If ever there was a company that didn’t have its numbers tied down, it’s Enron.
In October, the company was forced to restate revenues by more than $600 million. That unexpected rejiggering eventually forced the once-powerful energy trader into Chapter 11. Now, in the middle of a massive restructuring to claw its way out of bankruptcy, the company has announced more bookkeeping problems.
In Securities and Exchange Commission documents filed yesterday, Enron management noted it could write down another $14 billion worth of assets, partly due to accounting errors. Other causes: the write-down on Enron’s numerous Chapter 11 cases, lower-than-expected sale values of company assets, and decisions to sell assets not previously up for sale. Oh yes, Enron management also noted it may have overstated the value of assets by $8 billion to $10 billion.
The company’s current executives seemed to lay some of the blame for the bad math on the company’s previous executives—as well as former auditor Arthur Andersen. “The possible accounting errors or irregularities relating to these several assets were not, to the best of current management’s knowledge, presented to the board’s audit and compliance committee,” stated Enron in the filing. “The company’s reported financial information for periods in 2001, including the accounting treatment of these assets, was prepared by prior management and (in the case of the first two quarters of 2001) reviewed by Arthur Andersen.”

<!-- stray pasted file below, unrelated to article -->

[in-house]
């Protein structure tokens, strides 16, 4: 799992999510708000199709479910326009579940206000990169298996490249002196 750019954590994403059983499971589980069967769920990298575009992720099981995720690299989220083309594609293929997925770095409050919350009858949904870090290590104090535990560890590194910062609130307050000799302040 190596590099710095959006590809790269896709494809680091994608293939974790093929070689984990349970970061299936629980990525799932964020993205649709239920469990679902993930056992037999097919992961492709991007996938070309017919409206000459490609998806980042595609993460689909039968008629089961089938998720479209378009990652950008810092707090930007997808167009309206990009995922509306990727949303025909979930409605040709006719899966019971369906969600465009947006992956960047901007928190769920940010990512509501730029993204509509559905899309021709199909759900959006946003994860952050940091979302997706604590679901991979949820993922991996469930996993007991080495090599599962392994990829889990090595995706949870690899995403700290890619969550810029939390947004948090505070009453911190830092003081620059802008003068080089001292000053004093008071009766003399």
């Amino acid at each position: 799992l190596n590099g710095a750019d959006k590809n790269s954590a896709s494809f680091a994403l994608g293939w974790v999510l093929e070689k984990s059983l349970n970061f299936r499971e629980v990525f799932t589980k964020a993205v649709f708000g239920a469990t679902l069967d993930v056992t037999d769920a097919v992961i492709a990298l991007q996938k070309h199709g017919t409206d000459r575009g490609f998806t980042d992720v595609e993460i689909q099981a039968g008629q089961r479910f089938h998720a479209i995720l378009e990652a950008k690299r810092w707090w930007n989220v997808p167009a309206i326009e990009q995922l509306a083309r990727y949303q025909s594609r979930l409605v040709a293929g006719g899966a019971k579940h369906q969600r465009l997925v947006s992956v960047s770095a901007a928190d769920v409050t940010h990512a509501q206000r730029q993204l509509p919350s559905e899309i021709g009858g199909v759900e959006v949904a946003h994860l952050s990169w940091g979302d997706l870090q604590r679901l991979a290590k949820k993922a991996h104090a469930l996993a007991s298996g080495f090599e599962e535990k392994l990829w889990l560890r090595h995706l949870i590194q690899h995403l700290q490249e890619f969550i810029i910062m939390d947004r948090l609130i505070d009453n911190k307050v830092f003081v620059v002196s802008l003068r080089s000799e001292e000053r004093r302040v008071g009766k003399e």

Enron also said it does not have an independent auditor and does not intend to provide audited financial statements for the fiscal year ended December 31, 2001. The reason: a court-appointed examiner will be performing a comprehensive review of certain prior period transactions, and the company doesn’t believe it would be the best way to use its limited resources.
Besides, the company’s recent audited financial statements haven’t exactly been pillars of reliability. As you recall, Enron listed $61.5 billion in assets when it filed for bankruptcy last year. The company also reported liabilities of $49 billion, but has since said the liabilities could swell to $100 billion.
“No matter how cynical you would have been about Enron, it’s defied all of them in terms of being worse than imagined,” analyst John Olson of Houston investment bank Sanders Morris Harris told Reuters. “They were making it up as they were going along apparently, but $14 billion is real dollars. This thing is just a staggering number to me.”
Pay for Performance?
Tough times for telecom companies mean tough times for telecom CFOs, right? Not necessarily.
According to a proxy filing, Nextel Communications CFO Paul Saleh had a pretty good 2001. He took home $154,984 in salary and a $503,500 bonus. He also received $80,898 in other compensation, mostly due to allowances for relocation expenses. Saleh also received $509,000 from restricted stock. That adds up to more than $1.2 million—not bad considering Nextel’s share price is also down 75 percent from its one-year high, and fell more than 11 percent on Monday amid the latest telecom sell-off.
Under Saleh’s employment agreement reached in August 2001, the finance chief received an annual salary of $475,000, along with and a minimum 2001 bonus of $475,000—even though he only spent a few months with the company. Saleh also received a grant of options to purchase 500,000 shares of common stock. The options are 20 percent vested upon granting, and then vest monthly over a four-year term. Saleh also received a grant of 50,000 deferred shares, which vest annually over a three-year term.